Case Study About The Capital Gains Tax Essay

Question:

Case study on capital gains tax.

Answer:

In the given case, Dave Solomon age 59 is planning to get retired at an age of 60. He has decided to plan out his assets in the best possible way so that he has enough money at the time he gets retired. With an intention to save maximum amount available with him at the time of retirement, he decides to collect $1,000,000. HE decides to rent a city apartment and withdraw the tax free amount that he has saved in the superannuation fund for the retirement purposes. He was living in St Lucia from the past 30 years. He in order to raise the money that he has decided he plans to sell out his home through an auction. He conducts and auction and sells the house for $850,000 which has cost him $70,000, 30 years back. During the auction process, Dave has forfeited $85,000 from one of the customer, who first agreed to buy the house but after he fails to meet out his commitment. In this process Dave has paid $15,000 to the agent who has helped in fetching the right customer for the process. Considering all these points, Dave has made profit of $850,000 for the sale transaction.

A person is not required to pay any capital gain tax on the profit that the person has earned on the sale of his residence. The exemption that has been given in the Australian tax laws is applicable only on the property in which the person is living or residing into. Thus, a person is required to pay the capital gain tax only on the property that has been earned by the person only on the property that has been held by him as an investment.

In the given case, Dave has been living in his house located at ST Lucia which he has sold for $850,000. Being this property is the only in which Dave is living from past 30 years. Thus, in light to the above provision, being a property which has been used by the person is his own residence does not attract capital gain tax. Thus in that case, the capital gain earned by Dace worth $850,000 is not eligible for capital gain tax.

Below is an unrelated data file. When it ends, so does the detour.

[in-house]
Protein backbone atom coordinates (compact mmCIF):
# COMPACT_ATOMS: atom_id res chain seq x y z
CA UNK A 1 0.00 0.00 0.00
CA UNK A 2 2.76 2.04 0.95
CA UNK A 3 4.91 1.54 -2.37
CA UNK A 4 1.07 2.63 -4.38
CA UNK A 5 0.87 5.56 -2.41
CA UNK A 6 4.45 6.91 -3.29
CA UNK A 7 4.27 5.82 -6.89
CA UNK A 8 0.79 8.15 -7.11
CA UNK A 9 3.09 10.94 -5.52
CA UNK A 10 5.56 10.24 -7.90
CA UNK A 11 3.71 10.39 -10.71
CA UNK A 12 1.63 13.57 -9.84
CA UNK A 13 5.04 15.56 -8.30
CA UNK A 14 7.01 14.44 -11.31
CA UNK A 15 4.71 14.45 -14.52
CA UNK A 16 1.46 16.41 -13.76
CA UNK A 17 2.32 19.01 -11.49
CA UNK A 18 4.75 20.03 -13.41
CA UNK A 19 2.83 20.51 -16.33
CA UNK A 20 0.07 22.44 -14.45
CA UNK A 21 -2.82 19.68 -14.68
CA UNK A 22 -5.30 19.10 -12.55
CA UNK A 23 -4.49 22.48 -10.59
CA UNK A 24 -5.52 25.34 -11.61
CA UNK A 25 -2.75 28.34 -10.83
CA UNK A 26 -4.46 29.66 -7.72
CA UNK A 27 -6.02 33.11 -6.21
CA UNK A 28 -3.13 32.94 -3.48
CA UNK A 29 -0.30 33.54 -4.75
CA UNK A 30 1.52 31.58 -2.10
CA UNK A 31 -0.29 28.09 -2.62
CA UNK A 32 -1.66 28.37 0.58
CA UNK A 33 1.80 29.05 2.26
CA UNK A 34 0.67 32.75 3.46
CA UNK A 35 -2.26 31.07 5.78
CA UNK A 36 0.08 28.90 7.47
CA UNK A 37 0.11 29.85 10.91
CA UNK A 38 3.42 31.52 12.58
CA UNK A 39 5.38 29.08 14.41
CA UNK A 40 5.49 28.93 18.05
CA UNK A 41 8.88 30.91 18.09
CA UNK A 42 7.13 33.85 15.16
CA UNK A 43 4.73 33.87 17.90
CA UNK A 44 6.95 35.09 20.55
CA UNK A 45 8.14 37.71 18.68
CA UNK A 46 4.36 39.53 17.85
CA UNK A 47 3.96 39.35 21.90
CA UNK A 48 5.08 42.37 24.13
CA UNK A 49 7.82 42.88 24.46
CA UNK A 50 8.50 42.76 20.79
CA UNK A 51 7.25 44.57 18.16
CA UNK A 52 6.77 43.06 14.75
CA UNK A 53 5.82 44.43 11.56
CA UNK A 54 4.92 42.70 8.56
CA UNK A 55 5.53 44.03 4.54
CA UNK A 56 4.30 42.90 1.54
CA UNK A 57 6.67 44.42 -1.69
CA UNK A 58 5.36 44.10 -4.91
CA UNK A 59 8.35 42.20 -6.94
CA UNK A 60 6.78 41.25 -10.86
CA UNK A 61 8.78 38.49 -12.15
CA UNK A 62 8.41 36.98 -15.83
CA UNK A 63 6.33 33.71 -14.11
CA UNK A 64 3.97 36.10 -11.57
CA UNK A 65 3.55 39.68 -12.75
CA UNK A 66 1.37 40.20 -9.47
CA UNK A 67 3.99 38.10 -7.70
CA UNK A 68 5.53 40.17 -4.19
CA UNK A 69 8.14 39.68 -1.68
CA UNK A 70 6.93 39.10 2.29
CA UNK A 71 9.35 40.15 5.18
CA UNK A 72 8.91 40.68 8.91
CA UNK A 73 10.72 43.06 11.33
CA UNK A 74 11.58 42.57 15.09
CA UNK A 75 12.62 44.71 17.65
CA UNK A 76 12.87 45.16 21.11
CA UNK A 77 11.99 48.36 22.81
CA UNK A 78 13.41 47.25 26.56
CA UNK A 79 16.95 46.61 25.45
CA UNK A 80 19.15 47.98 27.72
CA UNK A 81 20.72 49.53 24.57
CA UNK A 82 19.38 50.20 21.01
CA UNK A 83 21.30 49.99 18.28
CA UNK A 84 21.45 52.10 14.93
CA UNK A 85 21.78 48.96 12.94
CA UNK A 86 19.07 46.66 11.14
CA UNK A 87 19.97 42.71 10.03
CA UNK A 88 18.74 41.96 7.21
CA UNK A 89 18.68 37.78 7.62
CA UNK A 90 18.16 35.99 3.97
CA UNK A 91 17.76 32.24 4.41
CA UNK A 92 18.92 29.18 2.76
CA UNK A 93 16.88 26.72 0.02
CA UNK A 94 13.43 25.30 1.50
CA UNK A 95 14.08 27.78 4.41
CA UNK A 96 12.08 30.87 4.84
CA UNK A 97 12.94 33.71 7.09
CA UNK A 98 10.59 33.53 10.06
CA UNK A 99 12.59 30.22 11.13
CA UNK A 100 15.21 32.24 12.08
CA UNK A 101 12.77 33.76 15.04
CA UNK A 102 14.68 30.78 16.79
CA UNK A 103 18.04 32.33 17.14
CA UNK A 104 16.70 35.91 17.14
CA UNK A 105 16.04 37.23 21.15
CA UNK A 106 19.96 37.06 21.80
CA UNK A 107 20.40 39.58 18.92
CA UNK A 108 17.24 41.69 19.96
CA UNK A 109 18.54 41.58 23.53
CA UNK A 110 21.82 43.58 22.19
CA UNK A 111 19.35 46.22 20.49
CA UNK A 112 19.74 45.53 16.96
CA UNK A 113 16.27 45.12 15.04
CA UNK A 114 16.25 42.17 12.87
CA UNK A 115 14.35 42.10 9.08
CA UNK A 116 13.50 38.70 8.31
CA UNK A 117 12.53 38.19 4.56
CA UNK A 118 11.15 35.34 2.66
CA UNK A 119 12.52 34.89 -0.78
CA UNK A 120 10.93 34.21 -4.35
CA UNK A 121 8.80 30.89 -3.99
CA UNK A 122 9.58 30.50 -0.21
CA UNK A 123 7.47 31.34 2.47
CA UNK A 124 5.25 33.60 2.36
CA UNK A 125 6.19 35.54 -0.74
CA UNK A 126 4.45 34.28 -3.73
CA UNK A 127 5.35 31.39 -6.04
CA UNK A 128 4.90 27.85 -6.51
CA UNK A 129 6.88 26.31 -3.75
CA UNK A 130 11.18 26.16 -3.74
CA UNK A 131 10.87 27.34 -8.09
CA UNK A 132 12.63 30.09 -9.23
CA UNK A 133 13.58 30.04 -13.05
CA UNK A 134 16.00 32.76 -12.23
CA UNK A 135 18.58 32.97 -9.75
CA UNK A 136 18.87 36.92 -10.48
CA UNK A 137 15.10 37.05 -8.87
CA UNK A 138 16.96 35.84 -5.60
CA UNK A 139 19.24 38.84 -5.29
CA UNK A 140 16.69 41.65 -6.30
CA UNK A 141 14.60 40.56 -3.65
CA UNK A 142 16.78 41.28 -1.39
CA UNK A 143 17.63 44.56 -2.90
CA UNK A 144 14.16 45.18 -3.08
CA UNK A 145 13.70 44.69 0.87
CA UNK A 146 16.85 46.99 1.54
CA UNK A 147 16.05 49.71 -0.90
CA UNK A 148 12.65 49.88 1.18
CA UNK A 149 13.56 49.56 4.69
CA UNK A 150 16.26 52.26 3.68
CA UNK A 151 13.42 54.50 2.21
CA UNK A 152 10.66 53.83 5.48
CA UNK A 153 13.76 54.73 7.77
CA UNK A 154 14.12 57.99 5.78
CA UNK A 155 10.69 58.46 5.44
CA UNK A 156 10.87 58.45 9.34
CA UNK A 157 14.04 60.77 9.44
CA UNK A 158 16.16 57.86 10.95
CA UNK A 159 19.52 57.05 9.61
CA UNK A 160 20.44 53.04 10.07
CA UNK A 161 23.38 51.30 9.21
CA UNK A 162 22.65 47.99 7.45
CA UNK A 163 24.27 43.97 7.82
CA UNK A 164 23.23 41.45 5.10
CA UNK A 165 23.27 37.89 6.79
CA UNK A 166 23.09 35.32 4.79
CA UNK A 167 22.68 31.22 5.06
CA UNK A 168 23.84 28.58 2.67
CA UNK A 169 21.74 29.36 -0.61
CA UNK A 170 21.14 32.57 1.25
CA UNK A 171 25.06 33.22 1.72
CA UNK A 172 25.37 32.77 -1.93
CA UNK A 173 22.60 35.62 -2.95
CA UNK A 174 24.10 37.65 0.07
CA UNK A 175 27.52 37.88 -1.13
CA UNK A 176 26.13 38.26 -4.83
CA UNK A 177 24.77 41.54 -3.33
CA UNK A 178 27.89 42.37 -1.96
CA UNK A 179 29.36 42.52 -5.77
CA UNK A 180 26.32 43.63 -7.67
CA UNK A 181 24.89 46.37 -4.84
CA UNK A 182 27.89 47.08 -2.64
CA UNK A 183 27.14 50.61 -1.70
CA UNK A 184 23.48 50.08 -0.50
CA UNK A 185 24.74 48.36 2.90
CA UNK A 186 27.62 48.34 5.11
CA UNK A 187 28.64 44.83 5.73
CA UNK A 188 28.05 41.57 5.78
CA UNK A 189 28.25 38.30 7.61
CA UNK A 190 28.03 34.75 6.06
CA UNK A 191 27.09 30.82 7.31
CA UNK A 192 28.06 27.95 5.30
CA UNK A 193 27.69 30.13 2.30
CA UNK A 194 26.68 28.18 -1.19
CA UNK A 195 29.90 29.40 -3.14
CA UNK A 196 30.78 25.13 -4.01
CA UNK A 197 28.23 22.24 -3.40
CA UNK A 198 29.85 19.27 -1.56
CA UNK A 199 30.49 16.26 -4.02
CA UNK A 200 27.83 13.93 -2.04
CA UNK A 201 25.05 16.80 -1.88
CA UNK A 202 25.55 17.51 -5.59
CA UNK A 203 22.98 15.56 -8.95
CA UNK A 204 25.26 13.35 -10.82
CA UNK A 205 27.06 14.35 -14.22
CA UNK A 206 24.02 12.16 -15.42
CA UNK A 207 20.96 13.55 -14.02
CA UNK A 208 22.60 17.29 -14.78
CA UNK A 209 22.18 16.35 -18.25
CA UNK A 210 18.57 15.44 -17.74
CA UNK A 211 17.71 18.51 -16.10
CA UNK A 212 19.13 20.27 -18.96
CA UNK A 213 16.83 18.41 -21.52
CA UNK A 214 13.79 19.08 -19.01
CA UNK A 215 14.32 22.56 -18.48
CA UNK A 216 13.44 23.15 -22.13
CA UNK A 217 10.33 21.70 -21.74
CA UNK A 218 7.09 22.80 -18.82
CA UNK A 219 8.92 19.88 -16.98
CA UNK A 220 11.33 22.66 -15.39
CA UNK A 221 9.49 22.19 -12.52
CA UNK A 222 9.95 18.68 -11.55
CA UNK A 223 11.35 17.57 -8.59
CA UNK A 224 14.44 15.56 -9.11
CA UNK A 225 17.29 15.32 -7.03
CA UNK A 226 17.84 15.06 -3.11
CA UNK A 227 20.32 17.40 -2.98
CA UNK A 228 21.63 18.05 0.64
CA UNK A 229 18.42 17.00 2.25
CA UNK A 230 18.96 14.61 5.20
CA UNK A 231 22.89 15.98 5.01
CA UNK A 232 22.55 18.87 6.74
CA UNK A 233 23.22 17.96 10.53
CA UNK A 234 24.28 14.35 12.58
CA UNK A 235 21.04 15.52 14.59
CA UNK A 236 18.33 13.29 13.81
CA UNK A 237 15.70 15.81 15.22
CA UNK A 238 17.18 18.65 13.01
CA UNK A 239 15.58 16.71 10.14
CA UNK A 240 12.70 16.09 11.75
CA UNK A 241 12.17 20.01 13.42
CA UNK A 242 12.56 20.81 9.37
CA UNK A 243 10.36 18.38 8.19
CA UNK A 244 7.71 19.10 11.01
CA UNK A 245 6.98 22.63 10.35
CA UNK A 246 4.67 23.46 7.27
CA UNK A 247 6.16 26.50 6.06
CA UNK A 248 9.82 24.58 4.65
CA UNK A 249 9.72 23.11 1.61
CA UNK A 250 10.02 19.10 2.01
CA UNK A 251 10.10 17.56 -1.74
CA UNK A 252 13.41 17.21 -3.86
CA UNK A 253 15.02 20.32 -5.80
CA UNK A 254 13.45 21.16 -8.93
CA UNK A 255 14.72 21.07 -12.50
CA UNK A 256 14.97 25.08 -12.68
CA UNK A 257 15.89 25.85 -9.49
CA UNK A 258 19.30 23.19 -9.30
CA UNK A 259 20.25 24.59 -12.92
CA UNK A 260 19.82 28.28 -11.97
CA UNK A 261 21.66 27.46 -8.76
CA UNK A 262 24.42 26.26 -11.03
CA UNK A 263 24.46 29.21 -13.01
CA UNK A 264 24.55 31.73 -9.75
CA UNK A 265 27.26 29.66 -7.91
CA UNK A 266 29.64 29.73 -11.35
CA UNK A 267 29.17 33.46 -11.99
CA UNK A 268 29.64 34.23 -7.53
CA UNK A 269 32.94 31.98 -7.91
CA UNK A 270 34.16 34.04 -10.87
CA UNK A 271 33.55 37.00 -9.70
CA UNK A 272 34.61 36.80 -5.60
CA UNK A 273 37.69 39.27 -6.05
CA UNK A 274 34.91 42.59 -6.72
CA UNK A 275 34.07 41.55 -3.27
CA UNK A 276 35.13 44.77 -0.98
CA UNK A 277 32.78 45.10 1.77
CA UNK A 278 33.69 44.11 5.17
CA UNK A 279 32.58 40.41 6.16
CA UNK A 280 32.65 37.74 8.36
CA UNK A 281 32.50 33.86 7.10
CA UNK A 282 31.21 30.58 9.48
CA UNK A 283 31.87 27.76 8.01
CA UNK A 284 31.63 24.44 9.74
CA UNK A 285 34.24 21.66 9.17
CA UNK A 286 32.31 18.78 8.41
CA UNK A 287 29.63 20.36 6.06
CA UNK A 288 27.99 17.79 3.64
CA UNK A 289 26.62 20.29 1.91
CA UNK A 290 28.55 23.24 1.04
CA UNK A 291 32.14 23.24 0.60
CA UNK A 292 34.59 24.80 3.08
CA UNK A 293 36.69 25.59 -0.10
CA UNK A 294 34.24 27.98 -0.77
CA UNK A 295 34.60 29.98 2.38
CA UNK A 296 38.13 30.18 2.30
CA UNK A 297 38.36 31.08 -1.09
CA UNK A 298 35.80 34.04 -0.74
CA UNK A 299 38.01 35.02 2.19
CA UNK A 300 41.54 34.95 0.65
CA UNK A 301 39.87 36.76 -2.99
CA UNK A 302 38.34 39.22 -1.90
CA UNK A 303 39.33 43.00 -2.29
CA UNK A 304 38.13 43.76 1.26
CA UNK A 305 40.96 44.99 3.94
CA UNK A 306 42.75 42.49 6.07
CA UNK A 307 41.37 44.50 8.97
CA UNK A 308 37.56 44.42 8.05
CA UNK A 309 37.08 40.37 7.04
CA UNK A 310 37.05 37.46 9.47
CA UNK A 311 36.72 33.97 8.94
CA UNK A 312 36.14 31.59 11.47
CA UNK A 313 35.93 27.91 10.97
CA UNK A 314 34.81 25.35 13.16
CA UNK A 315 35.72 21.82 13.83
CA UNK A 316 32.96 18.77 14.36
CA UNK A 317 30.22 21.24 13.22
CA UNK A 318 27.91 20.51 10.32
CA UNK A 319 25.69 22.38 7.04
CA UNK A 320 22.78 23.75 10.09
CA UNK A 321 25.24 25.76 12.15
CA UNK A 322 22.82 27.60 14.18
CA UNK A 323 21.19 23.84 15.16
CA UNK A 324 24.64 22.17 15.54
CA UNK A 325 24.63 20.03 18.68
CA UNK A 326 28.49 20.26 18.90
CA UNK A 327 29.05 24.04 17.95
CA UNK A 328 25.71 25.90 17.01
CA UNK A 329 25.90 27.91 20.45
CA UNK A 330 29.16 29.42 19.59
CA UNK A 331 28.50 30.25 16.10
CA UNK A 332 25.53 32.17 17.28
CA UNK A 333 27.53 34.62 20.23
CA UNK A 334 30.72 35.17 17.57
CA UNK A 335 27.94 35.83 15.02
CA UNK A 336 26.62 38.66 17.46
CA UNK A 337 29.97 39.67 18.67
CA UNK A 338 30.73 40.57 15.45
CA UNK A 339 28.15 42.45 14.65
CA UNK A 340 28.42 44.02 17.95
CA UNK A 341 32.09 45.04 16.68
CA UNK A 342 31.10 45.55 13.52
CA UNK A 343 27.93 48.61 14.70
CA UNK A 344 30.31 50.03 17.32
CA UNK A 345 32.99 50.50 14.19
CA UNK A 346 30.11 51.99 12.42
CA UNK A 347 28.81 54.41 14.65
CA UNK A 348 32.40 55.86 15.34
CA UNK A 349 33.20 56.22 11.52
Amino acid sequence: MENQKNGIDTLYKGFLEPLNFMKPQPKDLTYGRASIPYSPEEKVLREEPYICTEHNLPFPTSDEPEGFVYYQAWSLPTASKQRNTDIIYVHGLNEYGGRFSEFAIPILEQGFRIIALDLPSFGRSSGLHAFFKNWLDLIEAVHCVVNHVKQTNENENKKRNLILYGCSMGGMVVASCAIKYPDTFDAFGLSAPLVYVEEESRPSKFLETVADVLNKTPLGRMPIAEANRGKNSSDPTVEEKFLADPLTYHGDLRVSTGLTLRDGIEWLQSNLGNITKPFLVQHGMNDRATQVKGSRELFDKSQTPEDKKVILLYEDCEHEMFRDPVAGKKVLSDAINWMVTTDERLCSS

As per the Australian tax laws, a person is not eligible to pay any capital gain tax liability arising on the profit that he has earned on sale of personal and collectible assets. In case of personal and collectible assets we have a separate classification which would be used for such taxation and thus the same in no case should be mixed with the provision of normal capital gain tax laws. The collectable and personal asset in this case includes art work such as drawings, paintings, photographs etc., jewellery, antiques, coins etc.

In the given case, the painting of pro hart that has been sold by Dave would be covered in the definition of personal and collectible assets and thus the profit worth $110,000 that he has earned on such sale would be covered under the separate category other than capital gain.

A person is not eligible to pay any tax liability on the gain that he has earned on sale of personal assets. The personal assets in this case includes car, resident property etc. In the given case, the assessee sold motor cruiser for $60,000 which he has purchased for $110,000.

In light to the above provision, Dave is not likely to bear any capital gin tax from sale of his personal assets. Although, Dave has incurred loss on the above transaction, thus being the gin is not taxable, the loss so incurred by Dave would also not be carried forward or set of from any taxable capital gain.

Dave during the year has taken a loan of $70,000. He has utilized the sales proceeds on purchase of shares which he has sold during the year for $80,000. On this sale, Dave is required to pay brokerage and stamp duty worth $750 and $250 respectively. In case of sale of shares, a person if carrying out the same a business, he would be eligible to bear the tax on ordinary income basis; else the income so earned would be taxable as capital gain. Dave in the above case has to bear interest cost worth $5,000 on the loan amount.

While calculating the capital gain tax all the expenses that have been incurred in earning the profit on such sale would be allowed as deduction. However, the interest that the individual has paid on the loan amount that he has utilized for purchasing the shares, would not be allowed as deduction being the same does not have any direct link with generation of income.

In this case, Dave made a profit of $9,000 on the transaction. The interest amount of $5,000 would not be allowed as deduction.

Particular

Amount

Sale of shares

$80,000

Purchase price

-$70,000

Brokerage

-$750

Stamp duty

-$250

Net profit

$9,000

Considering the above points, Dave during the period has earned the following as capital gain:

Particular

Amount

Profit on sale of house

No taxable capital gain

Profit on sale of motor cruiser

No taxable capital gain

Profit on sale of painting

$110,000

Profit on sale of shares

$9,000

Total profit

$119,000

Dave in the last year has a net capital loss of $10,000 that he has earned on sale of shares. The capital loss so incurred by Dave can be carried forward and will be reduced from the gain made in the current year.

The amount that has been earned by Dave during the period would be used by him for meeting his retirement needs.

References

ATO. Gov, Statutory formula method for Car FBT taxation, viewed on 1st June 2016.

ATO. Gov, FBT Tax rate 2016, viewed on 1st June 2016.

ATO. Gov, Market Interest Rate 2016, viewed on 1st June 2016.

ATO. Gov, Collectables and personal use assets, viewed on 1st June 2016.

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